Chris Read

Chris Read

Head of Group Risk, Corporate Benefits, at Benefex

Getting treatments early often result in better outcomes for workers and avoid costly insurance claims.

Increasing numbers of employers have been adding income protection cover to their benefits toolkit over the last year as they look to support employees’ physical, mental and financial wellbeing through the current financial turbulence.

Income protection insurance is an important buffer against financial risk at a time when employees are feeling the bite from the cost-of-living crisis, rising energy prices and a quarter of UK adults have less than £100 in savings, leaving them vulnerable in the event of a long-term sickness or injury.

However, as well as paying out for the long term (the average annual claim paid in 2020 was £28,138), income protection can offer more immediate support to employees and prevent them needing to submit a claim in the first place – leading to better employee outcomes, reduced absenteeism and lower costs to the employer.

It has traditionally been seen as a reactive insurance product to support employees through long–term absence, but things have developed considerably over the last 15 year.

Insurers are offering added-value services to support employees before they reach the point of needing to claim, to help them at the early stages of illness. And this difference in approach from insurers is working.

Figures from Zurich show that one in three people supported by a case manager returned to work before the insurance benefit became payable. Some of the free services insurers may offer virtual GPs, second opinions, early intervention consultations, physiotherapy and counselling.

Few employers are aware that income protection cover can be used in this way – but its benefits are considerable.

 

The importance of early intervention

Early intervention has a strong impact on employee outcomes:

• According to Zurich, more than 90% of cases referred within four weeks of the first absence return to work, whereas fewer than 5% of cases referred at 26 weeks or later after the first absence are able to return to work.

• With the help of the early intervention team at Canada Life, nine out of 10 absentees return to work rather than making a claim.

• 80% of employees that Aviva provided rehabilitation support for returned to or remained at work.

As these statistics highlight, getting help at an early stage of illness significantly improves employee outcomes. By contacting your insurer within the first few weeks of absence, the insurer can start to engage employees and provide the support they need.

On the other hand, later notifications of claims results in a higher cost of intervention and increases the cost for the employer (for example, due to the impact on the team, recruitment, training and insurance premiums).

For physical illnesses, the importance of routine check-ups and screenings is already widely encouraged. Unfortunately, this principle isn’t always applied to mental health – where support is often focused on later stages.

Yet mental health is one of the key drivers of income protection claims – in 2020, the average new claim paid was £28,138 pa and the main causes for claims were cancer (28%) and mental illness (22%).

Some of the services insurers offer such as counselling can help prevent conditions from worsening, therefore it’s crucial to follow an early intervention policy for mental as well as physical illness.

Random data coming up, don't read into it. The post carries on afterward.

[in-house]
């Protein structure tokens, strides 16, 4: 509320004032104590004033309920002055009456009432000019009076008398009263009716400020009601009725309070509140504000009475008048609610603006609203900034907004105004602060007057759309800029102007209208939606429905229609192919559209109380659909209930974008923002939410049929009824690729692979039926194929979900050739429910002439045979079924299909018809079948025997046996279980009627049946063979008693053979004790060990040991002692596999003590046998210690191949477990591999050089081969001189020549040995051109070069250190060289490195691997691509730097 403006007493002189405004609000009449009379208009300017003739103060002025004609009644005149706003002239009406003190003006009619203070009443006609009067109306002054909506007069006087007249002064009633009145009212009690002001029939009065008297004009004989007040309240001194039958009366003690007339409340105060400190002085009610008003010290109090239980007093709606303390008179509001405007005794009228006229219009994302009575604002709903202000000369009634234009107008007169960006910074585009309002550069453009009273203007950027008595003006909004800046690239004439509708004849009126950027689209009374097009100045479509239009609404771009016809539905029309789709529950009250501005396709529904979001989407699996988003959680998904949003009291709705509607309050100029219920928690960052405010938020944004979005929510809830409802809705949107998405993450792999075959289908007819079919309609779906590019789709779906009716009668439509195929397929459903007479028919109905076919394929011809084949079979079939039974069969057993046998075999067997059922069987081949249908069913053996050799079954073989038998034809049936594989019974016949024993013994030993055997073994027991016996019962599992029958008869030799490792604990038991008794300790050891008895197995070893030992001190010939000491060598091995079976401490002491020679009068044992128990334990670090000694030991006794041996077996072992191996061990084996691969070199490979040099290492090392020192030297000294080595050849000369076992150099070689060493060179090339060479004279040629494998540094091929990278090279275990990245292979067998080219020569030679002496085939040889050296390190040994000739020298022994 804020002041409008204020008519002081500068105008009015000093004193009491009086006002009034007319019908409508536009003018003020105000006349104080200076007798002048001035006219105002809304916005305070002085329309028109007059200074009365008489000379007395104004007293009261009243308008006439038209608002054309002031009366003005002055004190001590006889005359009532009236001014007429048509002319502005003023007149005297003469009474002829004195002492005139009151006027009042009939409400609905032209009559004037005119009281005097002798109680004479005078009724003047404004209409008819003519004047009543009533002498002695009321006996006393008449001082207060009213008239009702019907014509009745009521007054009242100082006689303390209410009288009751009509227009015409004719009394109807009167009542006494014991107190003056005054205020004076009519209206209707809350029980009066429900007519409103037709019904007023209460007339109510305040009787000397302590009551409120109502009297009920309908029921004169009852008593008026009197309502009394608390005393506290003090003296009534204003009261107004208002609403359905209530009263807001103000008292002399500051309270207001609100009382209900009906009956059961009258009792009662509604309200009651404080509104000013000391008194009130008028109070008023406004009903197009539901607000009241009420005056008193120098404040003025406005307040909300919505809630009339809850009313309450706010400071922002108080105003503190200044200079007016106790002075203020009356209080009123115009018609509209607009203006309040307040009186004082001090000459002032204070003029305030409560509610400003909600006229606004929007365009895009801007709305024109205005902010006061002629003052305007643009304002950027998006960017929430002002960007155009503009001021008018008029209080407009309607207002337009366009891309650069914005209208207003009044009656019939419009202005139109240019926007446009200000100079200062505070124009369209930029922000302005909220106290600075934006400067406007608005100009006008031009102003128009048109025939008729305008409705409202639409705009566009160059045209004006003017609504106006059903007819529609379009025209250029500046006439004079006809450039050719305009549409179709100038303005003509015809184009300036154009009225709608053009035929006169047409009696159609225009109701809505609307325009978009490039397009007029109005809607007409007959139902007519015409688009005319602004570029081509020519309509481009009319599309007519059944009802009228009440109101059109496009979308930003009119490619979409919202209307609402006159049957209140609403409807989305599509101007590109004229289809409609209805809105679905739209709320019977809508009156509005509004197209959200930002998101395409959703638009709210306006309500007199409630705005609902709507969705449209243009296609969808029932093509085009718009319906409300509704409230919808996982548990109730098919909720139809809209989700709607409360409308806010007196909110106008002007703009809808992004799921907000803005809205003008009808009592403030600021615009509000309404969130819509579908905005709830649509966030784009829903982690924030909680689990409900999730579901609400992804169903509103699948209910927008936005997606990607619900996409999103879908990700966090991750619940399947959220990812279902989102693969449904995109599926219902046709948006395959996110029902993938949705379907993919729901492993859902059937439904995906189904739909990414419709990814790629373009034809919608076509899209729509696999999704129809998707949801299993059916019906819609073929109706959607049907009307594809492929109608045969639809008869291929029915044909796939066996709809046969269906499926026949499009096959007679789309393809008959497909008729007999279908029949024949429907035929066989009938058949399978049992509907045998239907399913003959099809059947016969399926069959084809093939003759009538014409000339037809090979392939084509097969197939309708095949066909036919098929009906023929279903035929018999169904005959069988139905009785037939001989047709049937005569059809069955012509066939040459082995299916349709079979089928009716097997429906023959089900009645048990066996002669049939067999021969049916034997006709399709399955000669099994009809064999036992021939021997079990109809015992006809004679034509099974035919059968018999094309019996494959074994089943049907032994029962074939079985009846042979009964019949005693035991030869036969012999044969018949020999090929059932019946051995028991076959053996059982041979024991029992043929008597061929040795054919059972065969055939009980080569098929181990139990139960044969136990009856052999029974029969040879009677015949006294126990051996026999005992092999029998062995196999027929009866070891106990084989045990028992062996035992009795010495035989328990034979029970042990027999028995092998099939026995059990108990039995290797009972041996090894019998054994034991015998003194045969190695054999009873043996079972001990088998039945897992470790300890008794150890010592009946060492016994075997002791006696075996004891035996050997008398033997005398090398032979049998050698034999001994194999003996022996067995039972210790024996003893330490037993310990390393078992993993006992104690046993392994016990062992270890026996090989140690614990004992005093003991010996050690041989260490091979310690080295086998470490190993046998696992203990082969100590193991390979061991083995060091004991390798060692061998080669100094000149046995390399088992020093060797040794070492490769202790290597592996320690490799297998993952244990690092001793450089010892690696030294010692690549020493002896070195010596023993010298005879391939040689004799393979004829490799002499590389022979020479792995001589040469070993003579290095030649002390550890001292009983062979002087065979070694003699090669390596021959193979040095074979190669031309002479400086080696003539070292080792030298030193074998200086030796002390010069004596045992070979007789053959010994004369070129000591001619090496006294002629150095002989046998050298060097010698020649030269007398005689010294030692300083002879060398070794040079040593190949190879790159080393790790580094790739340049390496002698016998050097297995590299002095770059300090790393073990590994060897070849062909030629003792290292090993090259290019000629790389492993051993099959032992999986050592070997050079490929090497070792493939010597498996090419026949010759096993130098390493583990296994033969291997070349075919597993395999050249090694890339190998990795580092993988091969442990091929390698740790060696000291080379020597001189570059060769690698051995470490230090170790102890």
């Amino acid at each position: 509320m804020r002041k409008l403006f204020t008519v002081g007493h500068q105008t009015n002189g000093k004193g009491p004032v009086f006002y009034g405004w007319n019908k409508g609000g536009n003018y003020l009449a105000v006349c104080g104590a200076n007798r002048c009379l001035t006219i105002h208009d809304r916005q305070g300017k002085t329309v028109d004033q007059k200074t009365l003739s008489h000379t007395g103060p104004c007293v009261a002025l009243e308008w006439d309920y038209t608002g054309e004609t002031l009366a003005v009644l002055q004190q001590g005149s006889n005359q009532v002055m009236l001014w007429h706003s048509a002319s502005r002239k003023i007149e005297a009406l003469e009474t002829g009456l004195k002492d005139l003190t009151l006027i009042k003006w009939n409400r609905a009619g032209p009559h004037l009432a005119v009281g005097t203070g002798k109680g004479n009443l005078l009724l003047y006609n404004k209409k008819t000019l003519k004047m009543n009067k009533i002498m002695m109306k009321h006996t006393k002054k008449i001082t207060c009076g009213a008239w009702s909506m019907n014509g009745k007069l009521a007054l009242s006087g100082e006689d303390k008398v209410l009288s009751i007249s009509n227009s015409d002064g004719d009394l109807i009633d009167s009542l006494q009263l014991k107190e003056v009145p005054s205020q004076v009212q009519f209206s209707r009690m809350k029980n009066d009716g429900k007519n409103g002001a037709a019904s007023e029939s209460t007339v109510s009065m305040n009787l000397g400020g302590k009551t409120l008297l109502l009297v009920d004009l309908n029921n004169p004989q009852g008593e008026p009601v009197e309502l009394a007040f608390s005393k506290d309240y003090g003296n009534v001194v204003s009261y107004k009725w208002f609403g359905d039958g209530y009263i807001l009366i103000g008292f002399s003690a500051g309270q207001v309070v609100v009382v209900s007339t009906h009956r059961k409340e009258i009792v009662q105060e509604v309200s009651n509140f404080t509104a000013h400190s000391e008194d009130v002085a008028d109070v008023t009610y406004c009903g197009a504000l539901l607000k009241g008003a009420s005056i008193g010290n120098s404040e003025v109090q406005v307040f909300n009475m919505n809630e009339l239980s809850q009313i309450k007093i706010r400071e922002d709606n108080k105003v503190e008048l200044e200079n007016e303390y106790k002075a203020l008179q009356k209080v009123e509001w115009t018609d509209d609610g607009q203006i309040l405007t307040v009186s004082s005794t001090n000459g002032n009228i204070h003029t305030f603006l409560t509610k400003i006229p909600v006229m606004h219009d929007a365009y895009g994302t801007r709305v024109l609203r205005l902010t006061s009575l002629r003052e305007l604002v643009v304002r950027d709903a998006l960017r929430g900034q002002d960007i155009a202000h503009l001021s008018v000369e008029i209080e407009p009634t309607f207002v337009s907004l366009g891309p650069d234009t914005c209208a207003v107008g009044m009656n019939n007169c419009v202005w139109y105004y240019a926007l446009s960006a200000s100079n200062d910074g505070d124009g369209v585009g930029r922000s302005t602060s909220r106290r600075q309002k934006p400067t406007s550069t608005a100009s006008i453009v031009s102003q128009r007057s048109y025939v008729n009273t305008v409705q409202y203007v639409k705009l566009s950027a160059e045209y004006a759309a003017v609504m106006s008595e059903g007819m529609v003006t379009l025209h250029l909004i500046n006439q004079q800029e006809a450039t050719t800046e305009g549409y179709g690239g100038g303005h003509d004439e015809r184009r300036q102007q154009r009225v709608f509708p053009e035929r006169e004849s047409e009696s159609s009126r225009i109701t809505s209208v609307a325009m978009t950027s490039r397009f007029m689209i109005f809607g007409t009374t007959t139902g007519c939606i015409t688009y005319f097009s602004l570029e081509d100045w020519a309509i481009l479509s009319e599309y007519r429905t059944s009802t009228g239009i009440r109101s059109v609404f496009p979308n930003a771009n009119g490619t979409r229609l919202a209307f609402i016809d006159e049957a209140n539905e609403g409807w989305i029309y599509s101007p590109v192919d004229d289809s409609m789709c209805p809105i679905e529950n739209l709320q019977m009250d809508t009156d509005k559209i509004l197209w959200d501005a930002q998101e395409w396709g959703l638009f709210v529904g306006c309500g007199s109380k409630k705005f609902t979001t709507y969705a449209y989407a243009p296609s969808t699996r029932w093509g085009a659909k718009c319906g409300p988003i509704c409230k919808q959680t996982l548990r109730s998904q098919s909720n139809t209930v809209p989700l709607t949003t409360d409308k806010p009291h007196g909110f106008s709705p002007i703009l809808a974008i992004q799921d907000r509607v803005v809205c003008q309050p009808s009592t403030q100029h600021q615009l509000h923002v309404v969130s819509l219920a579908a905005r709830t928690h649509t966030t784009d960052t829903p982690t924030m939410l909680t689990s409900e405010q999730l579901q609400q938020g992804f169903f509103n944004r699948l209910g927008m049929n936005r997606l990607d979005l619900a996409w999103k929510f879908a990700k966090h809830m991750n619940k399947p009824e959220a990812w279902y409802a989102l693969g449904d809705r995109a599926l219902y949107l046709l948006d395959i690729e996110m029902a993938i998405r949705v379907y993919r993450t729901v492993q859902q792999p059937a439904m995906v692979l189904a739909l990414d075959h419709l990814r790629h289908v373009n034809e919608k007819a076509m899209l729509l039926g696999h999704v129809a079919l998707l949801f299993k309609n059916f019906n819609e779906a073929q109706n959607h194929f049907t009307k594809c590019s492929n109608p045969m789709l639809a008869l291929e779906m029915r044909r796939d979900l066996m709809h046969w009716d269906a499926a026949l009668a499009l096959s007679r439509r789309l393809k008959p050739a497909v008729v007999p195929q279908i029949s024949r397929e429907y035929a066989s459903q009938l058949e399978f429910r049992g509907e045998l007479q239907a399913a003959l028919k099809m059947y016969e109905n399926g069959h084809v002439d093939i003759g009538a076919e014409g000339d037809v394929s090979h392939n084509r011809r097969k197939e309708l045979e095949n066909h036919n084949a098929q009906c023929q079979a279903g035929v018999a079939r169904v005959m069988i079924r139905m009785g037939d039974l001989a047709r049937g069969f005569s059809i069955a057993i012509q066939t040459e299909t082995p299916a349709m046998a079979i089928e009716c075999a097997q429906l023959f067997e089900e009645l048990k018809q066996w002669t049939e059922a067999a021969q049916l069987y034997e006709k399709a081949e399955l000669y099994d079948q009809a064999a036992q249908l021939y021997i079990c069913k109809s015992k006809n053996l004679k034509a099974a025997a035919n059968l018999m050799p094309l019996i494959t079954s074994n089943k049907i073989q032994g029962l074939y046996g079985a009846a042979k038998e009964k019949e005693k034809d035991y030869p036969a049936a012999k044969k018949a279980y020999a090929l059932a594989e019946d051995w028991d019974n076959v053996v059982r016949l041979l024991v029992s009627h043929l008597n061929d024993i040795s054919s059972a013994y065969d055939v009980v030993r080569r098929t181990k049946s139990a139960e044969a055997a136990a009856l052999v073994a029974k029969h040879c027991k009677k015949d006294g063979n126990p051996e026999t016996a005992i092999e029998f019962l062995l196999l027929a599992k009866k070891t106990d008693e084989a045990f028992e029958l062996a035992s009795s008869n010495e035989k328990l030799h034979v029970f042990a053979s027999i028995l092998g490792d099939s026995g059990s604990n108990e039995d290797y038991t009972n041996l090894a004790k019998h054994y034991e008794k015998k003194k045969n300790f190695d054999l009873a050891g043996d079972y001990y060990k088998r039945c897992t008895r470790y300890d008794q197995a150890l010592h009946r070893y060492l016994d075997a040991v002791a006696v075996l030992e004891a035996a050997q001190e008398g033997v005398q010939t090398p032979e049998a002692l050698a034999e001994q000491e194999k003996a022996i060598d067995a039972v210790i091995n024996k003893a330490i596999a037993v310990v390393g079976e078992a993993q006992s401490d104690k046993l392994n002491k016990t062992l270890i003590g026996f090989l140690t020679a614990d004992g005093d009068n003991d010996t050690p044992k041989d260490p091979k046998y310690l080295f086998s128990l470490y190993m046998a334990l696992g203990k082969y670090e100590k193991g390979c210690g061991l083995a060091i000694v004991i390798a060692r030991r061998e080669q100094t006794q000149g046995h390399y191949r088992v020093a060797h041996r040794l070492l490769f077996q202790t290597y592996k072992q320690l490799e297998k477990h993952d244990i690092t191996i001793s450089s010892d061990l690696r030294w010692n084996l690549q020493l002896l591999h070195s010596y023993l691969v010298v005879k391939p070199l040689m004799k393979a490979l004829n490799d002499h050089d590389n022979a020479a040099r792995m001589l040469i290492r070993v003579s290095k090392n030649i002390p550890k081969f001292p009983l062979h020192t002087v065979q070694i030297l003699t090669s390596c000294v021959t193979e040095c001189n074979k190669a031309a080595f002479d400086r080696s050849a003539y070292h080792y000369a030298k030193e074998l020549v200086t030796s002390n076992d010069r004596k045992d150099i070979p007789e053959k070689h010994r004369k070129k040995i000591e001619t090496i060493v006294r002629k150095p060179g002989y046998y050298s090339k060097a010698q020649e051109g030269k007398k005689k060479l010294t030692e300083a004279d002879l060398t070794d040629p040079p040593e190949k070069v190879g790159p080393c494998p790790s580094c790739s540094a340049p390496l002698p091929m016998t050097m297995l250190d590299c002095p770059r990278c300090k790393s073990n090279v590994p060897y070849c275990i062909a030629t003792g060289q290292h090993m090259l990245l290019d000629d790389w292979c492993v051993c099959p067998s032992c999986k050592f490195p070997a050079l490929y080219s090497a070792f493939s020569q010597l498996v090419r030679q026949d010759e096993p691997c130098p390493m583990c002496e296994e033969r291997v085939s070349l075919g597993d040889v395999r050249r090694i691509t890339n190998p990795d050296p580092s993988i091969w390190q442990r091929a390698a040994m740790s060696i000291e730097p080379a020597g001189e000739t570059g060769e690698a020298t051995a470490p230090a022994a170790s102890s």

How to adapt your strategy

1. Early notification

With the right processes, HR teams can ensure the relevant people in the company are aware how they can help employees use income protection for early intervention.

According to Zurich, being notified within four to six weeks means insurers are more likely to be able to support the member to return to work within the six-month deferred period, for more mild to moderate conditions.

Most insurers will also run awareness webinars and provide training for line managers to help them start intervention earlier.

2. Don’t set and forget

When was the last time your organisation reviewed your income protection plan to see if early intervention strategies are available? Now is the time to find out what’s in place for employees and review your strategy to ensure you’re using the programme for early intervention and not just claims.

3. Review cases monthly

If you’re working with a benefits consultant, they should be helping you to review active cases monthly, so you can use income protection cover to support current employee absence.

Although income protection cover is only often brokered every two years, using your policy in a more preventative way can lead to better employee outcomes, keep premiums down (due to fewer claims) and address absence as well as the associated costs of things like recruitment, training and the impact on the wider workforce.

Income protection cover as part of wellbeing strategy

Employees today expect more from their employers than ever. Benefex’s Great Expectations report earlier this year, which surveyed more than 4,000 employees worldwide, found 77% said that their expectations of their employer had increased since the pandemic. And 90% said it was important that employers supported their wellbeing.

As employers look to support employees’ physical, mental and financial wellbeing in financially uncertain times, income protection is a must-have part of the benefits toolkit. By shifting your strategy and using income protection as an early intervention tool you can ensure better outcomes as well as realise tangible savings for your organisation.

 

Originally published on REBA.

 

 

 

 

Chris Read

Chris Read

Head of Group Risk, Corporate Benefits, at Benefex

An experienced consulting leader with more than 19 years’ experience working in Financial Services and over 15 years specialising in Group Risk Employee Benefits.